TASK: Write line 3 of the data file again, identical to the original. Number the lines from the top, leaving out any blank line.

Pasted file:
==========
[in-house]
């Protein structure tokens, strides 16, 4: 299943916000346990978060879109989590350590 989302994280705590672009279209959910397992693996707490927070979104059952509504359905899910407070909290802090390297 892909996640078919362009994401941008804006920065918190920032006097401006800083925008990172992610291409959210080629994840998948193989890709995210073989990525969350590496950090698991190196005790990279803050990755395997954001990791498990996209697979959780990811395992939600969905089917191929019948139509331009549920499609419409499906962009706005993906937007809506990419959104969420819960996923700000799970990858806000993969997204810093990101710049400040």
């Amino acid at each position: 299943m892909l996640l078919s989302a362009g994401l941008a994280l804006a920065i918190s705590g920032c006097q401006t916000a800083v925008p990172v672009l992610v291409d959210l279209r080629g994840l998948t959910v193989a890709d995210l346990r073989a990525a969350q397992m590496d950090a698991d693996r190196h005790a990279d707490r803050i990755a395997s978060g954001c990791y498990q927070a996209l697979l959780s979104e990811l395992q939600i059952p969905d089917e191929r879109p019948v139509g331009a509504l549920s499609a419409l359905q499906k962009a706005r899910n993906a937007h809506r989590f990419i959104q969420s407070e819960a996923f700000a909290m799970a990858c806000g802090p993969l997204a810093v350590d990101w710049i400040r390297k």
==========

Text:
């Amino acid at each position: 299943m892909l996640l078919s989302a362009g994401l941008a994280l804006a920065i918190s705590g920032c006097q401006t916000a800083v925008p990172v672009l992610v291409d959210l279209r080629g994840l998948t959910v193989a890709d995210l346990r073989a990525a969350q397992m590496d950090a698991d693996r190196h005790a990279d707490r803050i990755a395997s978060g954001c990791y498990q927070a996209l697979l959780s979104e990811l395992q939600i059952p969905d089917e191929r879109p019948v139509g331009a509504l549920s499609a419409l359905q499906k962009a706005r899910n993906a937007h809506r989590f990419i959104q969420s407070e819960a996923f700000a909290m799970a990858c806000g802090p993969l997204a810093v350590d990101w710049i400040r390297k």